The expectation is that what will be directed will be accomplished within a certain amount of time, but if it fails to be accomplished, that which is left undone will result in problems not specifically for this generation, but for all generations to follow.
Thus, the idea of speaking to the children of Israel here means the people now and at all times ahead. A matter left unattended to can be and must be corrected later, or it will continue to be a festering wound for the people. This will be seen in the words to Moses as the Lord continues.
That is a good lesson for us, even now. The Lord has spoken to the world through His word. He has also spoken to His church directly through His word. A matter which is left unattended to, or which is in violation of His word, is guaranteed to result in a wound.
The only way to heal such a wound is to correct what caused it, and what has caused it to continue and grow, which was a violation of His word in the first place. Faulty doctrine is such a violation. The church will suffer from it, just as Israel suffered from violations of the law of the Lord.
The only courses that will result are continued expansions of the trouble if left uncorrected, eventually leading to rejection by the Lord, or a correction of the problem and returning to what is expected by Him. This is why Moses is told to speak to the children of Israel. Everyone is to be aware because the matter will, eventually, affect all. And, the instructions are for…
51 (con’t) ‘When you have crossed the Jordan into the land of Canaan,
At other times, the Lord spoke in general terms concerning entry into the land, such as in Leviticus 23:10 –
“Speak to the children of Israel, and say to them: ‘When you come into the land which I give to you, and reap its harvest, then you shall bring a sheaf of the firstfruits of your harvest to the priest.’” Leviticus 23:10
Now, the word from the Lord is that this general time spoken of before has arrived. With a simple crossing of the Jordan, the hope of the people will be realized. The imagery of Christ for the Christian is obvious. When we cross over Christ, meaning passing through what He has done for us, the journey home is complete. It may not be realized actually, but it is a done deal.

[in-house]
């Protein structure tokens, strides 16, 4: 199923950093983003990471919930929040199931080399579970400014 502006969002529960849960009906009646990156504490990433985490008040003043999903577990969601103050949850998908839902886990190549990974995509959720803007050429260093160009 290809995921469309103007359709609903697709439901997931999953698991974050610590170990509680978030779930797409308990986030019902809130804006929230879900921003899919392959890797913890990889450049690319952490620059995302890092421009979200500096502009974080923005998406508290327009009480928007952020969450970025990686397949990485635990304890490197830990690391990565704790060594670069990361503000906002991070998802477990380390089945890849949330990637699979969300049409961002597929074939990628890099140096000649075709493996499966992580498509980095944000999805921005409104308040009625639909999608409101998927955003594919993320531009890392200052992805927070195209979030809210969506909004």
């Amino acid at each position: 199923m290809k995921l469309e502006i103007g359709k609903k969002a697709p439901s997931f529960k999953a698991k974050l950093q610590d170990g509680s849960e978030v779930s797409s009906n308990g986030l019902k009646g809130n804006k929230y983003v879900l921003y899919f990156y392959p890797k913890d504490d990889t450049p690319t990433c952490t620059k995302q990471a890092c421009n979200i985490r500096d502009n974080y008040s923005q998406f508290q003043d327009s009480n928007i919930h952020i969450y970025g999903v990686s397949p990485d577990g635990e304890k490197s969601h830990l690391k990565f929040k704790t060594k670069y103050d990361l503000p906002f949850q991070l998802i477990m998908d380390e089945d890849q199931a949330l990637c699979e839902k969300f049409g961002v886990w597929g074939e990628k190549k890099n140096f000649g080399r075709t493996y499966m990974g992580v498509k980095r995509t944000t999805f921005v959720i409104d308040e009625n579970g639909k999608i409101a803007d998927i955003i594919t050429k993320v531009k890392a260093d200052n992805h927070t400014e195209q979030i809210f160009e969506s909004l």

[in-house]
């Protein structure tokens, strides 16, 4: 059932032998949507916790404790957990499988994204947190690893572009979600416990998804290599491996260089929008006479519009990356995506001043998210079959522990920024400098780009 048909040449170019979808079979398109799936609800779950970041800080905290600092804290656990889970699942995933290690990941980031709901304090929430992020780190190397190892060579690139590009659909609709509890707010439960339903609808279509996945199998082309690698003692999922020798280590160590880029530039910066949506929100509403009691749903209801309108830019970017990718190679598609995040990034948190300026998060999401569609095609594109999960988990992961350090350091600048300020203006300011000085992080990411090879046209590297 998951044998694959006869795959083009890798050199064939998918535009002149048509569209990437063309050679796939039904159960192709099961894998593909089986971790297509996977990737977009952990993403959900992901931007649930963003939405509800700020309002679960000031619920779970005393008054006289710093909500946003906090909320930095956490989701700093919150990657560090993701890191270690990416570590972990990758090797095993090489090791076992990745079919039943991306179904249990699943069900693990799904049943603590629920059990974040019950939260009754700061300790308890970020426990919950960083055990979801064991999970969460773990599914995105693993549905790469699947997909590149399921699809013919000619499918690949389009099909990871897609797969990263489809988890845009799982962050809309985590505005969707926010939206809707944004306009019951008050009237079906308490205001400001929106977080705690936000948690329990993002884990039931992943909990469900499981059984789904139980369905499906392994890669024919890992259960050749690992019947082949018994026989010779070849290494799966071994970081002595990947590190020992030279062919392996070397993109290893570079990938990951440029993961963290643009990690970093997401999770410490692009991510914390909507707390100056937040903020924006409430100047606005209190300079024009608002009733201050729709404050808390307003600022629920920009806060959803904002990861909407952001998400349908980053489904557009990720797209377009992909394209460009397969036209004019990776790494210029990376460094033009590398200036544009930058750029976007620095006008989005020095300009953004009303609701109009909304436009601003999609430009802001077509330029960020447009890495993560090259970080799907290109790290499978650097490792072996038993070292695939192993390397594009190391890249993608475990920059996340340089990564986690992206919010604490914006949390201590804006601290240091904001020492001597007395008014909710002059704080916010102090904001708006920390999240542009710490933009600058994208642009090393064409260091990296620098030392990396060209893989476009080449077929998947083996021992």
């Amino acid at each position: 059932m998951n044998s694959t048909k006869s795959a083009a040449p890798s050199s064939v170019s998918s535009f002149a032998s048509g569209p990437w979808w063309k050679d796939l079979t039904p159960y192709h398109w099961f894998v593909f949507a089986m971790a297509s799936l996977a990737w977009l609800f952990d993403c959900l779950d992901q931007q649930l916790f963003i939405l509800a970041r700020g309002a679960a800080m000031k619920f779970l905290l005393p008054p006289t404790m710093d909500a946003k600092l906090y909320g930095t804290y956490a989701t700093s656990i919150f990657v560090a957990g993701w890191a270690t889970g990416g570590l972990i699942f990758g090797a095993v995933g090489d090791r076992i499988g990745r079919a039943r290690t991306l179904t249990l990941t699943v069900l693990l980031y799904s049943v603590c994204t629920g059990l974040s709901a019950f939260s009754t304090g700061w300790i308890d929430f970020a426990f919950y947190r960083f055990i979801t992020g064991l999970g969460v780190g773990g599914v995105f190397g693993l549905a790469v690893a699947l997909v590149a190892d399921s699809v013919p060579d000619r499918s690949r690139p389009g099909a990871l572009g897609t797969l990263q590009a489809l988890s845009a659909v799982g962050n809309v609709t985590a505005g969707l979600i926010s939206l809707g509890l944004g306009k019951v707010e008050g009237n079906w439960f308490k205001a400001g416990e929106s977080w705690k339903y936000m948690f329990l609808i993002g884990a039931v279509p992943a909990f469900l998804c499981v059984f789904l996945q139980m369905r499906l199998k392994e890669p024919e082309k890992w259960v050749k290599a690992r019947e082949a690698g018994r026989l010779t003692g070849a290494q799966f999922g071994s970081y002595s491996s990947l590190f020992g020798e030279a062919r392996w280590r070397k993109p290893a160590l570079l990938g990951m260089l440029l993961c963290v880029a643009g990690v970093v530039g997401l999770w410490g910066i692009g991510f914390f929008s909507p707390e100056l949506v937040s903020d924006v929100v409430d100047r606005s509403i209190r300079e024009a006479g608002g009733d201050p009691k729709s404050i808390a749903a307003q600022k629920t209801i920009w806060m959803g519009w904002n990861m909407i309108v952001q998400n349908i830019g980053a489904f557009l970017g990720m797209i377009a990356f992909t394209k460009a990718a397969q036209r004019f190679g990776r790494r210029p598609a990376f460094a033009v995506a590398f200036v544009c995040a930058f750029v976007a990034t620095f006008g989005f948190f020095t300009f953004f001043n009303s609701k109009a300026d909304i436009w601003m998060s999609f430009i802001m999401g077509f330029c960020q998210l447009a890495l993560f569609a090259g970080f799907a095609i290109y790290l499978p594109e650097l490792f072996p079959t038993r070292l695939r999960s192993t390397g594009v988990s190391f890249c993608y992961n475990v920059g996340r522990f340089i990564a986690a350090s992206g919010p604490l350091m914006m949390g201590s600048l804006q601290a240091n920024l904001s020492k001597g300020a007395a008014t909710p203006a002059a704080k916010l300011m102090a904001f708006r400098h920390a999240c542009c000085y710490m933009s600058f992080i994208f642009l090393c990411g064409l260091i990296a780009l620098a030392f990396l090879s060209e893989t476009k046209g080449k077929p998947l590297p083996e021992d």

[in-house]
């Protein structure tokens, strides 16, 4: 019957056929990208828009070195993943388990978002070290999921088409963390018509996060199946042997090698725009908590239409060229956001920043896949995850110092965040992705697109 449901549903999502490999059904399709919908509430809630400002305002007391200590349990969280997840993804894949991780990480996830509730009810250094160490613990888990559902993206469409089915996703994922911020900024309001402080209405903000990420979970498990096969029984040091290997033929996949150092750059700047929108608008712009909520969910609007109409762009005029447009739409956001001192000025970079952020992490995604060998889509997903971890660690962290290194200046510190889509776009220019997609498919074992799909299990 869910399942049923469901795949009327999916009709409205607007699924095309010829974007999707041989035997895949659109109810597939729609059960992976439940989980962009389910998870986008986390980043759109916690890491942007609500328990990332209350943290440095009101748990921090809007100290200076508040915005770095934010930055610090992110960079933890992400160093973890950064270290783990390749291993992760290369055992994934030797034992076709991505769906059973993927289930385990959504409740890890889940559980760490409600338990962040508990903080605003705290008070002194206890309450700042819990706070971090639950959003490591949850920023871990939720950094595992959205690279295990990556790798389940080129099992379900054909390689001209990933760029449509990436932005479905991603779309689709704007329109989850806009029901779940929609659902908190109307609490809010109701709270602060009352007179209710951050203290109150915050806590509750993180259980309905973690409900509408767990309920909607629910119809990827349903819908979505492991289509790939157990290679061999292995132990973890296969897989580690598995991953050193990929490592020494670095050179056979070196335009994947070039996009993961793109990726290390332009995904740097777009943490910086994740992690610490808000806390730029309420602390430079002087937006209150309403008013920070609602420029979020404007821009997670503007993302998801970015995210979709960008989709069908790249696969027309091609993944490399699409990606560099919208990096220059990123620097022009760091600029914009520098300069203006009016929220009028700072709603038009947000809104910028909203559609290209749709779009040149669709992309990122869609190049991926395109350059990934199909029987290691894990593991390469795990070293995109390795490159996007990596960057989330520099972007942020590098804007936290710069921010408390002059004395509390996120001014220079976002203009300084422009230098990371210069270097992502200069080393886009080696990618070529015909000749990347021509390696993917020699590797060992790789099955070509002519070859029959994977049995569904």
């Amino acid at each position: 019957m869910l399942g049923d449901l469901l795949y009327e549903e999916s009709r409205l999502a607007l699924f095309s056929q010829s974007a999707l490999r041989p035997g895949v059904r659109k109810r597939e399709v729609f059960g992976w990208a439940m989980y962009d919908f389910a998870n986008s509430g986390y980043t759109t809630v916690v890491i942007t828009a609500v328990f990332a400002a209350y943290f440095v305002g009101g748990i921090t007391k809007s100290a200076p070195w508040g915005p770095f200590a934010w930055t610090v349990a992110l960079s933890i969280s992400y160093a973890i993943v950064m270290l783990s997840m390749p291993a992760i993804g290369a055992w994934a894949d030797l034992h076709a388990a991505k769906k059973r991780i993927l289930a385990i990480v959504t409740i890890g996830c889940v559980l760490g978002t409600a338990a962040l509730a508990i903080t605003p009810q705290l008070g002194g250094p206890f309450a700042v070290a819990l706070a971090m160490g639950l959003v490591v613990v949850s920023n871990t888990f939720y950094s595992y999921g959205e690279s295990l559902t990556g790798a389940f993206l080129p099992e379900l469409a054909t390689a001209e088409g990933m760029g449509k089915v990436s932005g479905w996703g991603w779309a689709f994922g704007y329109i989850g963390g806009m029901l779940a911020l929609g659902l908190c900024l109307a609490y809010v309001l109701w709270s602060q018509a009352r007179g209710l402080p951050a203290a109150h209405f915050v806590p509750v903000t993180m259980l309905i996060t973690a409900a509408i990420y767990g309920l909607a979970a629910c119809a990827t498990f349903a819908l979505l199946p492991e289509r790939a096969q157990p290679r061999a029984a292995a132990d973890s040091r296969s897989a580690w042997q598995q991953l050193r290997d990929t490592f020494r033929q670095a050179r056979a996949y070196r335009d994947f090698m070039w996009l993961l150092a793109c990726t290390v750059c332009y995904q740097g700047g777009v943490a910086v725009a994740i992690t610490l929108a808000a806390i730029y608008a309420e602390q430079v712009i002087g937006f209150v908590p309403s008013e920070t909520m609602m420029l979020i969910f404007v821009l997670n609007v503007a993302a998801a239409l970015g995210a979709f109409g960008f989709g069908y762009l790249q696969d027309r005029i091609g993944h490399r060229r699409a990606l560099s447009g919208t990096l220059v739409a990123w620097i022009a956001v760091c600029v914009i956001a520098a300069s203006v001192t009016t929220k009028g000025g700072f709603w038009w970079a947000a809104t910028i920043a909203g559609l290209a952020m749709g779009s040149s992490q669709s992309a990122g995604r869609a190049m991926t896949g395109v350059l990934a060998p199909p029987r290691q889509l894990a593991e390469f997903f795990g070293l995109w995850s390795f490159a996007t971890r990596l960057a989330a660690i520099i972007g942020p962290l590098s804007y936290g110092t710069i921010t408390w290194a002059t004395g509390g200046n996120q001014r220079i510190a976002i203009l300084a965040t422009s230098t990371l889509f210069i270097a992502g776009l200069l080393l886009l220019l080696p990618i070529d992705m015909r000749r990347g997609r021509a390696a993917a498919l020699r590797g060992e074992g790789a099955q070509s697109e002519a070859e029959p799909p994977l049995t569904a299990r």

For Israel, Canaan is the anticipated inheritance. It is also the anticipated place of rest. Once they have entered the land, the people must act in accord with the word or the inheritance will be marred, and the rest will not be achieved. The question is then, how will this be achieved? The beginning to that answer is…
The verb for “drive out” here is yarash. It speaks of occupying as a possession. In essence, “you shall dispossess them from the land before you.” The meaning of this is explained more fully in Deuteronomy –
“When the Lord your God brings you into the land which you go to possess, and has cast out many nations before you, the Hittites and the Girgashites and the Amorites and the Canaanites and the Perizzites and the Hivites and the Jebusites, seven nations greater and mightier than you, 2 and when the Lord your God delivers them over to you, you shall conquer them and utterly destroy them. You shall make no covenant with them nor show mercy to them.” Deuteronomy 7:1, 2
To “drive out all the inhabitants” then means nothing less than destroying them. If they simply drove them out physically, they could regroup and attempt to retake the land they had been disinherited from.
Or, they could make an alliance with another nation and come back to destroy Israel. The remedy was not driving out physically, but driving out through extermination. Further, they were to…
52 (con’t) destroy all their engraved stones,
Here is a word which has only been seen once so far, maskith, or imagination. It is derived sekvi which speaks of the mind, and thus it refers to the imaginations of the mind in forming an image.